vegetarian?

Whereeee do I even start? I started thinking about this about a year ago because my booboo was starting to get super interested in and passionate about sustainability issues and as he learned stuff, he would pass it on to me.  I can’t remember what part of cutting meat out of my diet was the factor that reeled me in. If I’m being totally honest, it was probably “health” and physical appearance-related (TRYING NOT TO LET THIS BE TRUE….BUT IT IS…SRY).  But I was also compelled by arguments about the harm caused to the environment by raising and eating meat. It seemed like a relatively simple thing to change about my life; if I was going to make an effort to compost and recycle properly and to drive less, it felt reasonable to also make this effort.  So, I started to eat significantly less meat than I used to, and I’ve been continuing to minimize the meat in my life (and very recently starting to try to cut out other animal products too).

This is where it feels appropriate to mention my social location.  At the time I was first considering this, I was in college, living at home for the summer, and working a couple different part time jobs. I wasn’t paying rent or buying my own food; I was basically living off of my parents. We’re solidly in the upper middle class, so buying food wasn’t stressful for me. I also had the time, energy, and resources (i.e., a computer and Internet access) to research vegetarian diets and recipes. I want it to be clear that the way I sort of fell into vegetarianism is a result of my economic privilege; I don’t think that my “journey” is doable or desirable for everyone. Right now, I’m trying to describe, not prescribe. Part of my thinking about food that is in extremely new stages is how to positively impact people and communities (in addition to the physical planet) with my personal food choices.  I definitely welcome any suggestions for reading on that; still doing research!  Meat has also never really been culturally important to me, and I know that that’s something that can affect people’s food choices.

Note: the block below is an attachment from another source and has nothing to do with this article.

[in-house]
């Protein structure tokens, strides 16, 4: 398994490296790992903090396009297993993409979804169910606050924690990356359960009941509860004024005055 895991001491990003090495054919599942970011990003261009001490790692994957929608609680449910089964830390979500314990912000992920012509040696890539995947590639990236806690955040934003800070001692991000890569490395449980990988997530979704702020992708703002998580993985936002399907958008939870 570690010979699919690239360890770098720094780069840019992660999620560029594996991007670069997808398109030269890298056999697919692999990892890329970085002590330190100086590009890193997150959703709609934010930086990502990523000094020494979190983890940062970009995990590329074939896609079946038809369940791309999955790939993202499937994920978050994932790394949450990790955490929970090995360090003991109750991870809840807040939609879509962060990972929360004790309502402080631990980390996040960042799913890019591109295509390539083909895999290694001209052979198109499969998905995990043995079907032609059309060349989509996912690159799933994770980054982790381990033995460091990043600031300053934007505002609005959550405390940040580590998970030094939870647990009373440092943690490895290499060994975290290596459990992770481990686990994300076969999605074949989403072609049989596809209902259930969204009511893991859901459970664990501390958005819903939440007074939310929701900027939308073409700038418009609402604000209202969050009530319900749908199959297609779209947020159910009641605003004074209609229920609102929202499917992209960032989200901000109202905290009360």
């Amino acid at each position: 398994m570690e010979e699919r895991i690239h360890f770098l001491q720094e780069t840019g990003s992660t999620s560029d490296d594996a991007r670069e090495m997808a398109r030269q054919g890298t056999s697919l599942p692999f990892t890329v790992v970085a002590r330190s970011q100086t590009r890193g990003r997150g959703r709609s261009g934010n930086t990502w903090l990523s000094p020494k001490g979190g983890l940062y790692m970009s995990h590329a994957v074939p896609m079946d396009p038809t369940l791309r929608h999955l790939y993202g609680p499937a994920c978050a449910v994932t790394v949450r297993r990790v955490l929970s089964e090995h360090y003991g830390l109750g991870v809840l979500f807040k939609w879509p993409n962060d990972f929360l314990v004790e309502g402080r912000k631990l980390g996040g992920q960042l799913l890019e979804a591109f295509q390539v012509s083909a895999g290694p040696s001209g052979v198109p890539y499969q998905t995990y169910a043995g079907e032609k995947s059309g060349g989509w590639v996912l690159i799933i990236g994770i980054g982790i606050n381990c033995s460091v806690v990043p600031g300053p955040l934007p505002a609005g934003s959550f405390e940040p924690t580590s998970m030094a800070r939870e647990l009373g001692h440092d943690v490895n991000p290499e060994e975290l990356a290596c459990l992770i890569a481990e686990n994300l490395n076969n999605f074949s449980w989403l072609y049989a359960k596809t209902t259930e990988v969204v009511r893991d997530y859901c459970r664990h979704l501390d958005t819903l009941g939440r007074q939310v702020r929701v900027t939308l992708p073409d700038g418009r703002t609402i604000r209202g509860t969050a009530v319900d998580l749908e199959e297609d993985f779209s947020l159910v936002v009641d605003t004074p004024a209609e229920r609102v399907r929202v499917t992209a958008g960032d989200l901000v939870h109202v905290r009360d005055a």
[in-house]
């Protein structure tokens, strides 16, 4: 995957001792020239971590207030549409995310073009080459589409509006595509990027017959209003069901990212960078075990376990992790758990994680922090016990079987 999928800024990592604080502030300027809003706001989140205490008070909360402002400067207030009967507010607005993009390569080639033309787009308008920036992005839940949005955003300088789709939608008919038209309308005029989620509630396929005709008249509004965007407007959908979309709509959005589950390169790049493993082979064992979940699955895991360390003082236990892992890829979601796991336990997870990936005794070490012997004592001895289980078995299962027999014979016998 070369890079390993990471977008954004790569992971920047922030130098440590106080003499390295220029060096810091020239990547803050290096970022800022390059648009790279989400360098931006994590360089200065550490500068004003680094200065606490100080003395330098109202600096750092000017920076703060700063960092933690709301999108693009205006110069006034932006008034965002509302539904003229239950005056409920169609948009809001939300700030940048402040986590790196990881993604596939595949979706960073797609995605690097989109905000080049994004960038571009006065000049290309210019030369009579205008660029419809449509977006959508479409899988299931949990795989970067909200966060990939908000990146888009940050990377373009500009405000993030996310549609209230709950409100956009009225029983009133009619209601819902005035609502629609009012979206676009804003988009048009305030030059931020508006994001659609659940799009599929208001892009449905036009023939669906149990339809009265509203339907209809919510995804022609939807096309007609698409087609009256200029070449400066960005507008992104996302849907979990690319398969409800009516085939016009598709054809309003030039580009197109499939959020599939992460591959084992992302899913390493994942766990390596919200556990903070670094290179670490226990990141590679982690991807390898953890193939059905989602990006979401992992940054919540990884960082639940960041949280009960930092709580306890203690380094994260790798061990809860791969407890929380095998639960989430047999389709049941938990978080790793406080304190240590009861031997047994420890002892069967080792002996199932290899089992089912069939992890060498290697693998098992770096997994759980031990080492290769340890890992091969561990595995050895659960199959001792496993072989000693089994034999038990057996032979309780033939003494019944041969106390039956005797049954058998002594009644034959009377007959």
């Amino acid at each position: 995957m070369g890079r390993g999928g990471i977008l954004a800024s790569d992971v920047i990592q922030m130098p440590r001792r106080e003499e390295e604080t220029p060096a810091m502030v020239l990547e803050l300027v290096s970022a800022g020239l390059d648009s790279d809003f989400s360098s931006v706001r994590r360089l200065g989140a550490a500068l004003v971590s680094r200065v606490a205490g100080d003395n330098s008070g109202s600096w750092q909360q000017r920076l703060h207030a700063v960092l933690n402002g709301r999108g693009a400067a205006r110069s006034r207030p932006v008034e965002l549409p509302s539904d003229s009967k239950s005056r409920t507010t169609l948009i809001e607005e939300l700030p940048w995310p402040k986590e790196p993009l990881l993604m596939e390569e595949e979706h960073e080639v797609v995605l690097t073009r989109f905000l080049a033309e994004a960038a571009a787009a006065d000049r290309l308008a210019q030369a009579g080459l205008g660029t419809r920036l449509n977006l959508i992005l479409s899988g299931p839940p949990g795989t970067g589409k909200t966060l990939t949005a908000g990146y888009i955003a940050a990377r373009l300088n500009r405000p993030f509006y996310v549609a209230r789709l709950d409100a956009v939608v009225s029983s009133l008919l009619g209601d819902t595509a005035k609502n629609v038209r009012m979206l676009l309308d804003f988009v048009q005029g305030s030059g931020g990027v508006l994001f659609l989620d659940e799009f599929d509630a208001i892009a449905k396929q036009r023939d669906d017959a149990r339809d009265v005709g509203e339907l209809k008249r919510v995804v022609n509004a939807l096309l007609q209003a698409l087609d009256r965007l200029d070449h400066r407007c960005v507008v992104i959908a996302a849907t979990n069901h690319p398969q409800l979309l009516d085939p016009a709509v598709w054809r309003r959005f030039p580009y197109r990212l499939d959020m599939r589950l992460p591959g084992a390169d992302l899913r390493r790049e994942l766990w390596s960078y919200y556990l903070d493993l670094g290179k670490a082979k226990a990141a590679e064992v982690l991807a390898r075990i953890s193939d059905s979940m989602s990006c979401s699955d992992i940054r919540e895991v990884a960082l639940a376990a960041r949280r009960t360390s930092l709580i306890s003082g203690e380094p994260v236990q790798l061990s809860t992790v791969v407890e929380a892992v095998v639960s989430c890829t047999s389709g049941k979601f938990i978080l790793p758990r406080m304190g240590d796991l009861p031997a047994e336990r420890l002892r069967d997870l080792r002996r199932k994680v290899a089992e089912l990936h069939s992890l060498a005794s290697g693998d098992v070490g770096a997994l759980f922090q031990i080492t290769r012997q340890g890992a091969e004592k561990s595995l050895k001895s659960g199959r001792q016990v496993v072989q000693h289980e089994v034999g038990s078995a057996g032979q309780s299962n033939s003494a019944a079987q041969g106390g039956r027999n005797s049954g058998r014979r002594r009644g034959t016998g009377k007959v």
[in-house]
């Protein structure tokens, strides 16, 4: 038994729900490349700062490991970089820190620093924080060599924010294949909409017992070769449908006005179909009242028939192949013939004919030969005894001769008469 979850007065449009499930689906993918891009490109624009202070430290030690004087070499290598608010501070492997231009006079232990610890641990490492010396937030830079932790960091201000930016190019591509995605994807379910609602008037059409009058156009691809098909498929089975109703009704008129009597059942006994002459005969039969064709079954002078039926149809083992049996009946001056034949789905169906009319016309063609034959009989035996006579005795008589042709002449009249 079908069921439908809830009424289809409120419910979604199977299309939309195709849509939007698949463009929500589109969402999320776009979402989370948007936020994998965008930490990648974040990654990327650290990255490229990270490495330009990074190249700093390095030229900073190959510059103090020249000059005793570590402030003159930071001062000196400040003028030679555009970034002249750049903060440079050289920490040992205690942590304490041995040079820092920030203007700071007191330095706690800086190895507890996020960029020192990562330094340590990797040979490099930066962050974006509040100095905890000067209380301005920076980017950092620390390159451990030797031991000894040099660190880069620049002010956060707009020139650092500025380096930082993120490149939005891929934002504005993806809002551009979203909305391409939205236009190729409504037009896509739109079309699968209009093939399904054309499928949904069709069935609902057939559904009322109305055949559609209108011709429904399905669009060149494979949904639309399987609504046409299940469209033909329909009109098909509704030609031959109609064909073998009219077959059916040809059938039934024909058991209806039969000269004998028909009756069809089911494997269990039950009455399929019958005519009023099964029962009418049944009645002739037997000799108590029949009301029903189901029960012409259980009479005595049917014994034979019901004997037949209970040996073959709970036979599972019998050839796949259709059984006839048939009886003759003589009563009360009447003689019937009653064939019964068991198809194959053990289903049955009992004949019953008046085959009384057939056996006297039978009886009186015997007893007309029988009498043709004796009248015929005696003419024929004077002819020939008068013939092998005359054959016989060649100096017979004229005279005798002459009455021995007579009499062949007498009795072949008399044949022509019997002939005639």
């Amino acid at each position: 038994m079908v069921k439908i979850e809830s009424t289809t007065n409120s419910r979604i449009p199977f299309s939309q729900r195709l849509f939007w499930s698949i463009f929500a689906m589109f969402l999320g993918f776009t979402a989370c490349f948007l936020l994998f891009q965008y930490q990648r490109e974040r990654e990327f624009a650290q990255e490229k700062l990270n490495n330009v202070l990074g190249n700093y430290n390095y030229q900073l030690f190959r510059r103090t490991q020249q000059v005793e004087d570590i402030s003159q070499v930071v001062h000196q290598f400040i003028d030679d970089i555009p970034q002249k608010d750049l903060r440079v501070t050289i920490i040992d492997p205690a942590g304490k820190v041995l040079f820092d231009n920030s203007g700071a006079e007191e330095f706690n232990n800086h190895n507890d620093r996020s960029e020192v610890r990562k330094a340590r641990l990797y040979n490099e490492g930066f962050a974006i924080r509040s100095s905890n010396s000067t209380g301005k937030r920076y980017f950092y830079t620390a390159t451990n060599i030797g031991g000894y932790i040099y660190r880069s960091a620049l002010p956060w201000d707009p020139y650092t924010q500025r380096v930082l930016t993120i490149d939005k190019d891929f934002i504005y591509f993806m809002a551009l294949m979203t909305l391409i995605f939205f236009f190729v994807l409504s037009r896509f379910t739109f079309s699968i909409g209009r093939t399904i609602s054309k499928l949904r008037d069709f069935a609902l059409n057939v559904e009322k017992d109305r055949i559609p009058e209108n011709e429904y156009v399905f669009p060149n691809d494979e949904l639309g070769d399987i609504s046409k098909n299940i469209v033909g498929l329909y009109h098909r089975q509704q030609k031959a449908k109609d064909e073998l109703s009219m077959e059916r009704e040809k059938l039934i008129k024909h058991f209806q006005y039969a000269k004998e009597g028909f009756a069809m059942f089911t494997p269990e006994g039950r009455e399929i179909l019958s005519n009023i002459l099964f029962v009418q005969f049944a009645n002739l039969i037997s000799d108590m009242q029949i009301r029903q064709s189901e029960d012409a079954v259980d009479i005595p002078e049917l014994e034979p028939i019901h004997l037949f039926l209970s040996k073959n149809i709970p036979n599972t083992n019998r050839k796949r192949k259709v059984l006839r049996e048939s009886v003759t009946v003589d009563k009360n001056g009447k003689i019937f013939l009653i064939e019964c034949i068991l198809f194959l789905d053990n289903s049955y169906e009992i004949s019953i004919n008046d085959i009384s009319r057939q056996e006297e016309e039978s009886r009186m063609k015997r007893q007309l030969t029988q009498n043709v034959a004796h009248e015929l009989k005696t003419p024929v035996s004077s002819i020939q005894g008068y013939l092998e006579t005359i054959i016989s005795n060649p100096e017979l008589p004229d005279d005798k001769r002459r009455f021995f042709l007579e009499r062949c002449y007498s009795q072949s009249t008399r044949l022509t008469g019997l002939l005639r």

But even though it’s totally intertwined with my socioeconomic privilege, vegetarianism/veganism/less animal product-eating is also connected with my desire to live in a way that is aligned with my politics.  I think that most relationships (among people and between people and the physical environment) are characterized by violence and dominance; I think relationships should be full of compassion, and kindness, and empathy.  To me, not eating meat has become a boycott at least of the really, really horrible conditions that animals endure before they’re killed, but ultimately, of killing other things for my own pleasure, period.  It’s also about trying to contribute less to global climate change as an individual, even though I know my not eating meat doesn’t make systemic change (which is really what we need).

Cutting meat was right for me; it is right for me ethically, morally, and politically.  I also never really liked meat that much, so on a very personal level, this isn’t that big of a sacrifice for me…I mean, I could always go for any fried chicken product, but steaks? Hard pass. I still have so many questions for myself about this choice though.  On a small scale, I wonder where my meat-eating lines should be be drawn. I continue to eat meat when it feels socially better to just do it. For example, I lived in a house with 4 meat eaters last year and we shared dinner duties, so I ate meat if they cooked it (but they graciously cooked only poultry and fish).  How important are these values to me if I will bend them for social reasons?  On a larger scale, I wonder how the tension between this attempt at living more justly and my flexing of my class privilege can be resolved (if it can be at all). Are there more just food choices that I can and should be making?

I know that my ideas about food will continue to evolve as I learn (and eat) more about food systems and food justice, as well as about environmental justice.  Who knows what the future holds in terms of food-related innovations?  There are people developing meat grown from stem cells (no animal killing and less carbon emitted from raising them!), there are local and ethical meat movements, there are better meat substitutes, and that’s just a few meat-related examples. There’s so much more to food justice than meat (I think), and I’m really excited to learn more.

My short food-related reading list for the near future

  • Stolen Harvest: The Hijacking of the Global Food Supply by Vandana Shiva
  • Rebuilding the Food Shed: How to Create Local, Sustainable, and Secure Food Systems by Philip Ackerman-Leist
  • The Reproach of Hunger: Food, Justice, and Money in the 21st Century by David Rieff
  • The Earth Knows My Name: Food, Culture, and Sustainability in the Gardens of Ethnic Americans by Patricia Klindienst
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